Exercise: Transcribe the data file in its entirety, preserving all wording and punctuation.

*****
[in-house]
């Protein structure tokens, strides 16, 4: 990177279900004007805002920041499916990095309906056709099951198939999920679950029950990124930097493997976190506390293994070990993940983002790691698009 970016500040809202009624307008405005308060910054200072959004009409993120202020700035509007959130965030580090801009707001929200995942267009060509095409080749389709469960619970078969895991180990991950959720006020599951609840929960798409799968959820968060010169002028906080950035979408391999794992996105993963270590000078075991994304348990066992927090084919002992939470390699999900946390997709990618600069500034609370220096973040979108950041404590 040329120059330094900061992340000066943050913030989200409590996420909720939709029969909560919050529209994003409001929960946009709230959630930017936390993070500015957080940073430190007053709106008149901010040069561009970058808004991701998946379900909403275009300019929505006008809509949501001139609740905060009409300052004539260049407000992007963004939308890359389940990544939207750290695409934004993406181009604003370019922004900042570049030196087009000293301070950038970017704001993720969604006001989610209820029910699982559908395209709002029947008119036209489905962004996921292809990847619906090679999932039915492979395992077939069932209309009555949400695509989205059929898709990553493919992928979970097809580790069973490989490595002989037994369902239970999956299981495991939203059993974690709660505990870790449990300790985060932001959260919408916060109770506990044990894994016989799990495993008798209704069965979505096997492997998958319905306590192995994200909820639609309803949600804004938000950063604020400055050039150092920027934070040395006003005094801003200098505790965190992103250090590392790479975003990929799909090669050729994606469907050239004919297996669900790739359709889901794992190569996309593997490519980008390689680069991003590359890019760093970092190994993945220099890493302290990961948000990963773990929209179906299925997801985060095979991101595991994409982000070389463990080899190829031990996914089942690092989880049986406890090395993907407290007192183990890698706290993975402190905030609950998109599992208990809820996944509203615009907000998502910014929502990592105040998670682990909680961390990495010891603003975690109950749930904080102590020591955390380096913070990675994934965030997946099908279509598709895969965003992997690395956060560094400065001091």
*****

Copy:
[in-house]
């Protein structure tokens, strides 16, 4: 990177279900004007805002920041499916990095309906056709099951198939999920679950029950990124930097493997976190506390293994070990993940983002790691698009 970016500040809202009624307008405005308060910054200072959004009409993120202020700035509007959130965030580090801009707001929200995942267009060509095409080749389709469960619970078969895991180990991950959720006020599951609840929960798409799968959820968060010169002028906080950035979408391999794992996105993963270590000078075991994304348990066992927090084919002992939470390699999900946390997709990618600069500034609370220096973040979108950041404590 040329120059330094900061992340000066943050913030989200409590996420909720939709029969909560919050529209994003409001929960946009709230959630930017936390993070500015957080940073430190007053709106008149901010040069561009970058808004991701998946379900909403275009300019929505006008809509949501001139609740905060009409300052004539260049407000992007963004939308890359389940990544939207750290695409934004993406181009604003370019922004900042570049030196087009000293301070950038970017704001993720969604006001989610209820029910699982559908395209709002029947008119036209489905962004996921292809990847619906090679999932039915492979395992077939069932209309009555949400695509989205059929898709990553493919992928979970097809580790069973490989490595002989037994369902239970999956299981495991939203059993974690709660505990870790449990300790985060932001959260919408916060109770506990044990894994016989799990495993008798209704069965979505096997492997998958319905306590192995994200909820639609309803949600804004938000950063604020400055050039150092920027934070040395006003005094801003200098505790965190992103250090590392790479975003990929799909090669050729994606469907050239004919297996669900790739359709889901794992190569996309593997490519980008390689680069991003590359890019760093970092190994993945220099890493302290990961948000990963773990929209179906299925997801985060095979991101595991994409982000070389463990080899190829031990996914089942690092989880049986406890090395993907407290007192183990890698706290993975402190905030609950998109599992208990809820996944509203615009907000998502910014929502990592105040998670682990909680961390990495010891603003975690109950749930904080102590020591955390380096913070990675994934965030997946099908279509598709895969965003992997690395956060560094400065001091």